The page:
Editor’s Note: This article is co-authored by Jared Shields.
Connecticut Governor Dannel Malloy struck a tentative deal with public employees just days before the start of fiscal year 2018. Union members will now consider ratification of the agreement. The current framework is the product of months of collective bargaining between the governor and the State Employee Bargaining Agent Coalition (SEBAC).
What does this new revision mean of Connecticut? The Framework for 2017 Revised SEBAC Agreement provides the details. Much of the acclaimed success on the wage growth component fiscal success of this proposal is illusory. The deal does freeze wages (a true 0 percent wage growth freeze) for fiscal 2018 and 2019—a first ever such Connecticut public sector union concession. But wages will increase by 3.5 percent in both FY 2020 and FY 2021. Although the plan boasts “savings” from wage concessions totaling $733 million in FY 2018 and FY 2019, the savings are based on what wages would have been with 3.5 percent growth in FY 2017 (another zero percent growth year), 2018 and 2019. In other words, the reported “savings” are relative to inflated assumptions of future spending, rather than reductions to current spending levels.
Furthermore, the 3.5 percent increases in FY 2020 and FY 2021 could result in an average annual wage increase over the next four years (FY 2018–FY 2021) of 1.75 percent—which actually exceeds the inflation rate of each of the past four years! Even if the 0 percent wage growth in FY 2017 is factored in, the average wage growth over the five year span (FY 2017–FY 2021) would be 1.4 percent; this exceeds the average annual inflation over the prior five year period of 1.31 percent. Classifying this agreement as a budget cut is a bold misnomer. Inflation-adjusted wages likely grow throughout this period, even with the proposed temporary freeze.
The pension proposals within the agreement do represent notable improvement. Relative to current employee contributions levels, employee pension contributions for existing employees will increase by 2 percent of salary over two years. In addition, all new state employees will be enrolled in a hybrid pension plan, a plan which offers a lower defined benefit (DB) along with a defined contribution (DC) component. Employees must contribute at least 1 percent of pay to the defined contribution (DC) component; the state will match 1 percent. New employees will be required to contribute at least 5 percent into the DB plan—and up to 7 percent if annual returns dip below 6.9 percent. On top of improving the contribution system, the new plan prevents “overtime spiking,” a practice which allowed retirees to withdraw benefits far greater than their contributions. SEBAC estimates pension changes alone will save the state $11.7 billion through FY 2047. Reforms certainly are needed. According to Moody’s, Connecticut has the second worst funded public pension plans in the nation. The American Legislative Exchange Council report Unaccountable and Unaffordable 2016 ranks Connecticut’s funded ratio dead last in the nation, at 22.8 percent—a whopping $27,653 in unfunded liabilities per capita.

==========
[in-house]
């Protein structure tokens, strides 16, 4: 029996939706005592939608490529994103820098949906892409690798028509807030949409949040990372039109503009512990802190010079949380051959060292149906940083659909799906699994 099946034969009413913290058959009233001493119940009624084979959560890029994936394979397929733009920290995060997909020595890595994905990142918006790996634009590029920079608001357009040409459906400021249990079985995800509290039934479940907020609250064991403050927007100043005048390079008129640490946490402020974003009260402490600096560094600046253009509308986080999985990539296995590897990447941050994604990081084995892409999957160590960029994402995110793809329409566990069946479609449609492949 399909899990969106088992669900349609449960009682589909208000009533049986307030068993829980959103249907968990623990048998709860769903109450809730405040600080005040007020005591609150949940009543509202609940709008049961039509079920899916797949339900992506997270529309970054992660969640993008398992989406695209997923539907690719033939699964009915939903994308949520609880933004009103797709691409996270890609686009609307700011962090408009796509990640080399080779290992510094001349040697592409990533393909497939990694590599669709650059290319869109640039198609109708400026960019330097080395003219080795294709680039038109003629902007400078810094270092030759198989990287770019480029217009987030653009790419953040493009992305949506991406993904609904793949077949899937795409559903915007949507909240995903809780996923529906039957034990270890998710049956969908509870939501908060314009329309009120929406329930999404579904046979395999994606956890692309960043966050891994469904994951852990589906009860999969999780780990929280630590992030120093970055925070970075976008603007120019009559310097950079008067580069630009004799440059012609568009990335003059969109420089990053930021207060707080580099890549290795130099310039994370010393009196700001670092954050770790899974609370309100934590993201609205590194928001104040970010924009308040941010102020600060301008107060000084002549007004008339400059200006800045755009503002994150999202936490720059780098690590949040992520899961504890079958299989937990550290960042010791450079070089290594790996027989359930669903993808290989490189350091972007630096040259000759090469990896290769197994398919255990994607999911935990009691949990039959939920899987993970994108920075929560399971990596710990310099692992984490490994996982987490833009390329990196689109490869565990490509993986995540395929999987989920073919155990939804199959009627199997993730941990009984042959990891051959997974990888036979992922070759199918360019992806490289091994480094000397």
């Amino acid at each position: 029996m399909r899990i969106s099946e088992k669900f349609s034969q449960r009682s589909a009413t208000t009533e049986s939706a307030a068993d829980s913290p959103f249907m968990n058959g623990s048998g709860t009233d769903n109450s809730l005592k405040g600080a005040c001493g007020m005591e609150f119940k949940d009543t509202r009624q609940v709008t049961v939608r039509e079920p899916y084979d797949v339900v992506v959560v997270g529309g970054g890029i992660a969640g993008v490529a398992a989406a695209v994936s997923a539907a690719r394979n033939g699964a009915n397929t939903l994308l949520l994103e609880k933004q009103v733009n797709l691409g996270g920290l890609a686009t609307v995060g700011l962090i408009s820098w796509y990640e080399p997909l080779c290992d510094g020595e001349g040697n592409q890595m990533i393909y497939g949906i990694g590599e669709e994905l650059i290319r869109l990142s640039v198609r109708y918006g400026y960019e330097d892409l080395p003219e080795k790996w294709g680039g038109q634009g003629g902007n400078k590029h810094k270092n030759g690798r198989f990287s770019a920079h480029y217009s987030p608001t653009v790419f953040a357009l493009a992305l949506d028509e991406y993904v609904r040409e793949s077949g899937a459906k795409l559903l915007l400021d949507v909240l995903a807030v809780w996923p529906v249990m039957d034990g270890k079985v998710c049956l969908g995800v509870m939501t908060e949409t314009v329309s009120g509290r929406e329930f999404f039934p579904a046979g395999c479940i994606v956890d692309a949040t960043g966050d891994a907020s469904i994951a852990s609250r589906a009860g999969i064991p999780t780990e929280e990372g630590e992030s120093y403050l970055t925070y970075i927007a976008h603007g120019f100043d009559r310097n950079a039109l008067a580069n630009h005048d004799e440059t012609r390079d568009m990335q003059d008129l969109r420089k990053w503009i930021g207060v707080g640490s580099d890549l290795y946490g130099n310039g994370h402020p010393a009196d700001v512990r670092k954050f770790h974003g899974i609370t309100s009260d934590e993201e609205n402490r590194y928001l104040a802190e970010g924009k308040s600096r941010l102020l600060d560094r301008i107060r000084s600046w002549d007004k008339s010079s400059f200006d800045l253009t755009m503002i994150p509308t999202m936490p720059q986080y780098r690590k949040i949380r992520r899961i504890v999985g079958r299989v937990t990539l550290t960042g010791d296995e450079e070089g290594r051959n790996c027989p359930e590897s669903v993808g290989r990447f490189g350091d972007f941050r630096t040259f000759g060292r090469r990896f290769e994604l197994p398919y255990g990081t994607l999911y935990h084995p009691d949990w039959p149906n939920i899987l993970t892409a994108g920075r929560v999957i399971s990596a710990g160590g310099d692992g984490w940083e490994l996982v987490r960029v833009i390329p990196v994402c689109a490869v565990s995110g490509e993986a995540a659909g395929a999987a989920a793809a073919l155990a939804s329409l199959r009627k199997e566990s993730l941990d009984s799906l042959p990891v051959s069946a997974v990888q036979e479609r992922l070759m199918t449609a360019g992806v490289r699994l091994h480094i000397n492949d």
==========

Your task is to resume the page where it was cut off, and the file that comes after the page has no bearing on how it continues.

Another meaningful fiscal improvement centers on annual retirement Cost Of Living Adjustments (COLA). Going forward, any initial COLA will not occur until 30 months after retirement, more than double the current average initial adjustment. In addition, rather than automatically granting a minimum 2 percent COLA each year (even when inflation is less), COLA will only match that of Social Security COLA index; and this will be capped at just 2 percent annually unless inflation exceeds 3.33 percent. In exchange for the union concessions, the state agreed to refrain from mass layoffs. In addition, the agreement extends the health and benefits component expiration from 2022 to 2027. A similar extension occurred much earlier in Malloy’s governorship, when the expiration was extended from 2011 to 2017. The first extension eliminated the potential for the contract to be a dominate issue in the 2012 gubernatorial race. This second proposed extension effectively inhibits the ability of the next governor to influence a significant portion of the state budget.
In the end, the agreement will result in $1.5 billion in savings over the next two years compared with the originally projected state spending levels. But with a projected $5 billion deficit over the next two years, this $1.5 billion in savings represents just a partial budget solution for the state with the third worst credit rating in the nation. Locking the state into a contract for up to a decade could worsen, rather than alleviate, the fiscal crises. Simply embracing the pension reforms and a temporary salary freeze without this long-term benefits agreement is a more prudent course of action.
Connecticut clearly needs a new approach to budgeting—one that is priority based. A continuation of the status quo on so many elements of the public sector collective bargaining arrangement does not bode well for the state’s fiscal health. Let’s hope these modest reforms are but a start.